NC State Sustainability Fund awards inaugural grants to improve campus

One of the projects that received a Sustainability Fund grant is a pilot program for improving campus bike share programs through the addition of mobile app-controlled bike locks. Photo courtesy of BitLock

Get ready for new bikes, solar energy and a community garden on campus courtesy of the NC State Sustainability Fund.

At the beginning of May, the student-led board of the Sustainability Fund awarded $30,000 of grant funding among five project proposals to improve campus sustainability.  The grant funding is generated by a $1.50 per semester student fee that students voted to create in 2012.

“The initial round of funded projects is everything we could have hoped for. The projects vary greatly in impact and reach all the way across the spectrum of sustainability. I am very excited to watch these projects come to life on campus next year,” said student board member Nathan Pedder, who will chair the fund’s board next year.

Numerous grant proposals totaling $200,000 were submitted by students, faculty and staff during the fund’s inaugural request for proposals earlier in the spring semester. The student-led board, which also includes staff and faculty, selected to fund the following projects:

  • Purchase of 12 bikes, bike maintenance items and 24 smart locks to support three existing campus bike sharing programs. More than half the locks feature Bluetooth technology that allows users to unlock and lock shared bikes through a mobile app. This pilot program will allow a student committee to assess the technology’s viability on campus, as well as providing usage, travel and CO2 avoidance data.
  • Start-up funds for an NC State chapter of the Food Recovery Network, a national non-profit that combats community hunger by delivering uneaten dining hall food to local nonprofits. The grant will provide for marketing, food transportation, reusable food containers and food thermometers. In addition to providing food for those in need, this project will reduce university food waste.
  • Development of a community garden, passive solar greenhouse and apiary near the College of Veterinary Medicine. Together with the greenhouse, the garden will provide local, fresh produce and medicinal plants year-round. In addition to aiding with garden pollination, the apiary will educate students and campus visitors about the importance of honey bees to the environment and agriculture. The project is coordinated by the college’s One Health interest group.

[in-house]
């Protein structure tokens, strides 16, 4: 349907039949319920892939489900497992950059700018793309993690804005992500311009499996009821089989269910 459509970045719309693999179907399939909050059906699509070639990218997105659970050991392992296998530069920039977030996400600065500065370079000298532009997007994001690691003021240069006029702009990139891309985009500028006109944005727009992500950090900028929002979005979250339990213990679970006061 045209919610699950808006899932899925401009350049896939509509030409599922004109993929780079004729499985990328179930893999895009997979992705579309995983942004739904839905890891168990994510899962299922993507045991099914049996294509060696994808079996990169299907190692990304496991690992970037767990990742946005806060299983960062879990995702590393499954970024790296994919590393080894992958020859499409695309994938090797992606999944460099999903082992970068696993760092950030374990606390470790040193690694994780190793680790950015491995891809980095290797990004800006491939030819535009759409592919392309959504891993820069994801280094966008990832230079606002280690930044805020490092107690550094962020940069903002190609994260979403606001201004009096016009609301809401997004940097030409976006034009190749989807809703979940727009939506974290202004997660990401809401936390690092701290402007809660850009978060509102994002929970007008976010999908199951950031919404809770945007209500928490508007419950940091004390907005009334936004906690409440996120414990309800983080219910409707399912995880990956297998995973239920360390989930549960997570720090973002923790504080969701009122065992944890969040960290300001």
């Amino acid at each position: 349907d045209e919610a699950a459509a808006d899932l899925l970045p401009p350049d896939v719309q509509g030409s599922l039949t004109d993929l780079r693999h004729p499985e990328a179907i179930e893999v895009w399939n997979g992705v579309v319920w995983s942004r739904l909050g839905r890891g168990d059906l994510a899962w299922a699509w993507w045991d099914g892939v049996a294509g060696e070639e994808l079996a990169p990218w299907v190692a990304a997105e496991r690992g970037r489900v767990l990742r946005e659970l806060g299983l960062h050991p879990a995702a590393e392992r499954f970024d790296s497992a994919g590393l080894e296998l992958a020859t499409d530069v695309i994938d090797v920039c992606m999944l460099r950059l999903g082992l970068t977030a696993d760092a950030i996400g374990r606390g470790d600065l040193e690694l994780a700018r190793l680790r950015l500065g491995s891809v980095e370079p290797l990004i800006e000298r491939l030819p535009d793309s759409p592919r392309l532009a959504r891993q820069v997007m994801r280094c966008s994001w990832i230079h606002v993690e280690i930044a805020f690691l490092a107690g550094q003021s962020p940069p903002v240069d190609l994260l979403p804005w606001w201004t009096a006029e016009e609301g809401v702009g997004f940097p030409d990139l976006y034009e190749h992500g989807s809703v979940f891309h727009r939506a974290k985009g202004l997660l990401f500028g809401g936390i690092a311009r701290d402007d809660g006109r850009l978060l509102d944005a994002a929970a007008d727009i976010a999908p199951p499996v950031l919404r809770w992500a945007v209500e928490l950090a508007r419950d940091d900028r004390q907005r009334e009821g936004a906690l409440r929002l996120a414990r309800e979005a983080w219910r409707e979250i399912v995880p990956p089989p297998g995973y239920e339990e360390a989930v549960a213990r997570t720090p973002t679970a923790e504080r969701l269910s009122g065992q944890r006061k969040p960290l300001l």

• Installation of a sculptural solar energy system near on Centennial Campus. Coordinated by the Park Scholars Class of 2015, the solar flora design features a table, chairs and a display screen tracking energy produced by the system and consumed by campus buildings. Solar energy produced by the system will power area lighting as well as an electronic charging station for users.
  • Installation of a solar trash compactor, which has five times the capacity of a conventional waste bin. The compactor uses solar energy to compress waste and reduce the frequency at which a trash receptacle must be emptied. The project, which is coordinated by student organization Students for Solar, is a pilot project that will test whether compactors are an effective way to reduce cost and pollution related to campus waste collection.

Project implementation begins in July and concludes by summer 2015.

“As excited as I am for this year’s projects to get underway and to see the impact they have on campus, I’m more excited for the future of the Sustainability Fund. I believe that the Sustainability Fund’s impact on campus, student life and the environment will grow exponentially in the coming years,” Pedder said.

Next year the Sustainability Fund will offer up to $70,000 in grant funding for sustainability-related project proposals.